30 Bananas a Day!

Is it possible to eat anywhere near to 10% protein on raw food?

There are quite some protein related topic nowadays, here is an other one.

I would like to gain weight. About 15% more. I am 188cm/60kg (6'2''/132lbs) so I am targeting about extra 8-10kg of muscle mass. I have been 60kg for about 20 years and looks like I don't gain weight no matter what diet I follow, though I've been vegan for about 6-7 years. To tell the truth, I didn't really stuff myself till dead nor lift heavy weights.

I have been eating raw for 3 months and according to cronometer I eat about 2800kcal/day of which 4.5% comes from protein. That makes 40g protein a day. Which amount seems to be insufficient to gain weight, I am still 60kg as I was before. I started to do exercises about 6 months ago, no heavy weight, just push-ups, abs and squats. As a result I look the same :) maybe my muscles are a bit more defined but not really bigger.

I concluded, that fat and carbohydrates will not become muscle (this may not be entirely true, but I eat 700g carbs), so I need more protein to build muscle. 40g seems to be perfect to maintain my current muscle mass, but it is low to build more.

My question is: how on earth can I increase the protein intake from 4.5% to, say, 8%? Toying around with cronometer I would have to eat 6kg of romain lettuce, lol. Together with various fruits that would make 3000kcal of which 8% would be protein and about 90g. That's a hell lot of protein, probably I don't want that much.

Can you please share a daily menu which is rich in protein? My daily capacity is about 3.5kg whole raw food.

Please note, I have watched several videos about protein and I've learned that normally we don't need this much - if you want to maintain your body mass. However, I want to gain weight.

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If you are already eating that amount then you just need to really push it at the gym. 

When I was younger I couldn't put on weight for the life of me and I was eating a lot of meat/protein. Then I get into Muay Thai and hitting the gym hard and jumped to 185 lbs with 8% body fat. That was years ago :)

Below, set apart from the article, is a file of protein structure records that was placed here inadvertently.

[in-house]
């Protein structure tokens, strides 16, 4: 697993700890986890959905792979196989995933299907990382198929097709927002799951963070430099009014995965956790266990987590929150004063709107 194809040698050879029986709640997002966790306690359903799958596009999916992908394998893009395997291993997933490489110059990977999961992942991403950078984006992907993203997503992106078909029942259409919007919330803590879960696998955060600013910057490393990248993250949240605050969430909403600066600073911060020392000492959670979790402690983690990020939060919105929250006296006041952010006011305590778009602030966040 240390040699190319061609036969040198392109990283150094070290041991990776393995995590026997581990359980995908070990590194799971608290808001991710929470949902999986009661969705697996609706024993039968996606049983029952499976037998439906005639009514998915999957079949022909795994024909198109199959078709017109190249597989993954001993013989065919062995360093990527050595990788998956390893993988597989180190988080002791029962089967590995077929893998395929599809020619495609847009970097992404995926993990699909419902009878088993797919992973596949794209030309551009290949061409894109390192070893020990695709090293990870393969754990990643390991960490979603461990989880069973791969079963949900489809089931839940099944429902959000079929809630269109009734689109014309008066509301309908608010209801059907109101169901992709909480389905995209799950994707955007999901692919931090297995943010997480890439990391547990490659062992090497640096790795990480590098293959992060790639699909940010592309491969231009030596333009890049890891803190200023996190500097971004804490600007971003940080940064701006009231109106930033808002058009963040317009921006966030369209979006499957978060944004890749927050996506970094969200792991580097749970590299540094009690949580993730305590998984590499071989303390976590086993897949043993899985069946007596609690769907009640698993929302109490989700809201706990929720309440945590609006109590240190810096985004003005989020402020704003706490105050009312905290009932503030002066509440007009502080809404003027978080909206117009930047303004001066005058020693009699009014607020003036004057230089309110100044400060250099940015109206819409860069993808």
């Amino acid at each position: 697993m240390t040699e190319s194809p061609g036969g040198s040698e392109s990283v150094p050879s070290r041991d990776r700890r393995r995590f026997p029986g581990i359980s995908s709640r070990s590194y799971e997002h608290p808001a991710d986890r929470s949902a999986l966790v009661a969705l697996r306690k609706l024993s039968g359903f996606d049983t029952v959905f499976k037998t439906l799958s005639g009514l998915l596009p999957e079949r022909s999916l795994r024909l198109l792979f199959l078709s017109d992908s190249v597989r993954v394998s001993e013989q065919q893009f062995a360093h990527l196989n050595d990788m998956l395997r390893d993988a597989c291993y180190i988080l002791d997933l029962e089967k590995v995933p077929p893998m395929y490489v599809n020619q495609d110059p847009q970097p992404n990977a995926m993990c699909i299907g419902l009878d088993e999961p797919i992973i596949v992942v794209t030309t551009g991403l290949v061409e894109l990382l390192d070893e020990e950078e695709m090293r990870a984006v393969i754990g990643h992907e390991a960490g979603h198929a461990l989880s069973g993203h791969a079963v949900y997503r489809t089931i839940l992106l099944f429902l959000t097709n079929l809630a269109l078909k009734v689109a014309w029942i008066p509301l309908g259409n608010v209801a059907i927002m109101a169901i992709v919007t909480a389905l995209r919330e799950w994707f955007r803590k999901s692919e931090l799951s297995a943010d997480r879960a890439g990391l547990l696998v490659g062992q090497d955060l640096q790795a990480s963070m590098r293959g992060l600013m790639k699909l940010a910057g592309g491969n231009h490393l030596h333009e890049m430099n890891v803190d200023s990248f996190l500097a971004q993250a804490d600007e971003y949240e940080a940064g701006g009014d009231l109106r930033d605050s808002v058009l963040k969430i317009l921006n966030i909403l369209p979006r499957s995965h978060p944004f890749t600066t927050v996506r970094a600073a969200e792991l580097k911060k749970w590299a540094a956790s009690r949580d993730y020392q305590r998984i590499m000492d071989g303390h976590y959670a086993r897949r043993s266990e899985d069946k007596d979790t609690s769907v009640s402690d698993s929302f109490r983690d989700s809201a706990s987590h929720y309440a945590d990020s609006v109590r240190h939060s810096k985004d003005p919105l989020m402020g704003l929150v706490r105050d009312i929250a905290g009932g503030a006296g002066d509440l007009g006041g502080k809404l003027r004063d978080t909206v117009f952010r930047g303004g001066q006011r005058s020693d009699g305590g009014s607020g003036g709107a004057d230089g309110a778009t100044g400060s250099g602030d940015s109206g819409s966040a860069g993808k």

The cal count might look low but remember you are not a big guy. Your hunger will force you to eat more once you start training harder. If you are eating 80/10/10 and getting hungry eat more and you will start to build.

ah, thanks for the "Fruits Highest in Protein" link, I was looking for something similar!

PS: apparently this guy only ate fruit to get his build

Jericho Sunfire but he says he is a breatharian now.


Yeah who knows... but if it is true then it is crazy....

NOTE: I'm not saying I follow or believe what he says :)

Yes, thats definitely too much. Did you do it on raw vegan diet? We can see every day what damage eating 120-200g animal protein can cause. I guess you used protein supplements. I haven't heard of a comprehensive study though about excess plant based proteins causing similar diseases.

Anyway, it is impossible to eat 1.2 - 2.0g of protein per pound of body weight on this diet. That would be minimum 150g protein in my case which is about 120 bananas or 10kg romaine lettuce, lol.

Thanks Nate, this spreadsheet is really great. 

Regarding the raw-food-health article, the WHO or USDA recommended protein intake for my weight would be 48g.  Let's see if I calculate with the recommendation for athletes, than it would be 96g. I don't even look at the body builder numbers. I have a strong feeling that keeping the protein as low as 5% at 3000kcal will not help me too much to gain weight.

Fava beans? Never heard of it, I wouldn't be surprised if it was not available in the Netherlands. It sounds interesting, but I think I will not go to the bean/legumes direction.

If most greens are around 25% proteins why not.